One of the first longitudinal studies of regional brain volumes in children was conducted by investigators in the Child Psychiatry Branch of the NIMH. Growth curves of volumes in various cerebral lobes were compiled for 145 children scanned at approximately 2-year intervals.49 These data included two scans each from 65 children, three scans each from 30 children, four scans from two children, and five scans from one child. Linear increases in white matter volume up to age 20 years were detected in all brain regions, whereas quadratic effects of age were detected for cortical gray matter volumes in frontal, parietal, and temporal lobes, indicating that gray matter volumes in those regions followed an “inverted U-shaped” developmental curve. Gray matter volumes increased before adolescence, and then they peaked at approximately 12 years of age in frontal and parietal cortices and at 16 years of age in the temporal lobe. Gray matter volumes decreased in all regions thereafter (Fig. 4). Although an oft-cited finding, the differences between these developmental peaks have not been assessed statistically and therefore require further study and confirmation.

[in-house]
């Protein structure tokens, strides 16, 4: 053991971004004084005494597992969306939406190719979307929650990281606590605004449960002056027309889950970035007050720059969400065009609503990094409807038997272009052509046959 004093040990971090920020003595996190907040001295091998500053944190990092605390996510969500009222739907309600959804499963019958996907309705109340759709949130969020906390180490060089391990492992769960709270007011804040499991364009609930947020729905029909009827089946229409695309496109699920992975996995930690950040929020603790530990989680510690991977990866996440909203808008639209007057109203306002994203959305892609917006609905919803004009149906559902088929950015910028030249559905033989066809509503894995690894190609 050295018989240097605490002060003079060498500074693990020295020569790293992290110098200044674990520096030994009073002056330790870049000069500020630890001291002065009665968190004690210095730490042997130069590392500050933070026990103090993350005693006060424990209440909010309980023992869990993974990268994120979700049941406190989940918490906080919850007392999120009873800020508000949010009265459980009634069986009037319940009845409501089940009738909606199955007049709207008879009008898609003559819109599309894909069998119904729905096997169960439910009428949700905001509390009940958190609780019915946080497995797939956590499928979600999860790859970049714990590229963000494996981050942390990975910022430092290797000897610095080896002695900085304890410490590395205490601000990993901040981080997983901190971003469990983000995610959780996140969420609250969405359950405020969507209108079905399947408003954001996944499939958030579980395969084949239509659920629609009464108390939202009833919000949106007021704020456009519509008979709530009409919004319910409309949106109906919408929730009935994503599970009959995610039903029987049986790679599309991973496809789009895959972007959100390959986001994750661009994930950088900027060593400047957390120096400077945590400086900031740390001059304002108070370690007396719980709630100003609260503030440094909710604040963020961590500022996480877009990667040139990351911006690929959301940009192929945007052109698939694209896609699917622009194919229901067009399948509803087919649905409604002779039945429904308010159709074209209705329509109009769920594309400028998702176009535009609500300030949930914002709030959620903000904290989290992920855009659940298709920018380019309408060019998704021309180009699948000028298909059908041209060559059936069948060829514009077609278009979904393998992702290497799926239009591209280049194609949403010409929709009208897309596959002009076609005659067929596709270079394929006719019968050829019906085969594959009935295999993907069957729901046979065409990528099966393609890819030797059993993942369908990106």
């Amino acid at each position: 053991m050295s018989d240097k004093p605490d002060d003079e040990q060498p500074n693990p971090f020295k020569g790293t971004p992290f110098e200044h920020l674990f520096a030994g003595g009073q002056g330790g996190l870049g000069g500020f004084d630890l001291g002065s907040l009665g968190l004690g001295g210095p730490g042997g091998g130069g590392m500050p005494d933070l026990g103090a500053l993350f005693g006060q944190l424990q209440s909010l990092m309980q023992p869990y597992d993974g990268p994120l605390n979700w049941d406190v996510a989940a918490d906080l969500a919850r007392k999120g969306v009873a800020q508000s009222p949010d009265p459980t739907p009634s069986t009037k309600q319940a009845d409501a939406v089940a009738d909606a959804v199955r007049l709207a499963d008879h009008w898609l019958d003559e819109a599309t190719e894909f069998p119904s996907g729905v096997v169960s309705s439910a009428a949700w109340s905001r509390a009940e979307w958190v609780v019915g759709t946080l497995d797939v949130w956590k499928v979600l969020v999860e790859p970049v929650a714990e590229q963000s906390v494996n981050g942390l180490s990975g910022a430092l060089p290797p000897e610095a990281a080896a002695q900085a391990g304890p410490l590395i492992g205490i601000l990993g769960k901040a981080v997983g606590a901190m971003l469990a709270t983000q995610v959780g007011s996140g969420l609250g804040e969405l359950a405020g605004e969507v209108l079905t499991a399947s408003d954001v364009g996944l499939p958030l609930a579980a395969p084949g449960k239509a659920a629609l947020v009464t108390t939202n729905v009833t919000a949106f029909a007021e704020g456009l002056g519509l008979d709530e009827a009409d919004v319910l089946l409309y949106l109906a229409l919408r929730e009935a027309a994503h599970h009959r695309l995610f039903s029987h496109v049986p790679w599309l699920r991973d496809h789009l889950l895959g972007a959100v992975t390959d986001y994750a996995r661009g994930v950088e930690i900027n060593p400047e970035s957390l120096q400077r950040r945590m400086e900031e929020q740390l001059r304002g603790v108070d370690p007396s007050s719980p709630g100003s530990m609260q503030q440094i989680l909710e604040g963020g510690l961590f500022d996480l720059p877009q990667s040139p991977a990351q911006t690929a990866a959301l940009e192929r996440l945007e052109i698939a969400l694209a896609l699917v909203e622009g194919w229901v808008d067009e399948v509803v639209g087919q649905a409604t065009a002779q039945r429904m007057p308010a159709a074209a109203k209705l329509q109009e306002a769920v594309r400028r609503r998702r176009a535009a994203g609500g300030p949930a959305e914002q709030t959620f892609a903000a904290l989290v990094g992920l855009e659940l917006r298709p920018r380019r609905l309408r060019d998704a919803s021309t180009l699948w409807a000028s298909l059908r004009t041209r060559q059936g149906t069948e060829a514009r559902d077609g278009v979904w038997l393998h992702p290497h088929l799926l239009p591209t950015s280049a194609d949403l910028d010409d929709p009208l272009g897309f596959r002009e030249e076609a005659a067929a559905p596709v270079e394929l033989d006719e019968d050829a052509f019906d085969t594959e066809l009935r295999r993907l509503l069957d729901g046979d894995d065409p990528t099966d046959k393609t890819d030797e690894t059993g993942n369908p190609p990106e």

A more recent study from the same group of investigators used a finer-grained morphological analysis to quantify cortical development.50 Gray matter density was measured point by point on the surface of the brain in each lobe. A map was then constructed using 52 MRI scans from 13 children who were scanned at 2-year intervals during a 10-year period (Fig. 5). Changes in gray matter density, or the proportion of gray matter within a given volume of cortical tissue, were captured in a time-lapse movie for data acquired between 4 and 21 years of age (http://www.loni.ucla.edu/~thompson/DEVEL/dynamic.html). These dynamic analyses showed that cortical thickness generally decreases with advancing age in “back-to-front” progression. Thinning of gray matter occurred first in sensorimotor areas, spreading subsequently and progressively into dorsal and parietal, superior temporal, and dorsolateral prefrontal cortices throughout later childhood and adolescence. Thus, cortical areas that subserve sensorimotor processes mature earliest, whereas those that mediate higher-order functions mature last. These findings are remarkably consistent with those reported in a cross-sectional study over a wider age range.51 The cortical thinning was interpreted as a likely consequence of the pruning of neural connections that has been documented in animal models of development.52 Unlike the prior study that defined coarse lobar divisions, however, this study used a finer-grained method of morphological analysis, although of a largely overlapping data set. It did not report age-related “peaks” in mean global volumes of gray matter but instead reported steady decreases in cortical density across adolescent development. The NIMH investigators who conducted these studies explained that, with more spatiotemporal detail, this newer method detected maturational trajectories that varied temporally across brain subregions and likely was responsible for the differing rates of change in these subregions from those reported in their prior volumetric study. When lobar volumes were measured, rates of growth and loss were likely averaged over large expanses of tissue, and this averaging may have distorted measures of overall rates of change within brain subregions. Nevertheless, subsequent studies by the same group of investigators applied complex growth models to the same overlapping data set and reported peaks in cortical thickness, with primary sensorimotor areas attaining their peak thickness before secondary areas, followed by higher-order association areas.53,54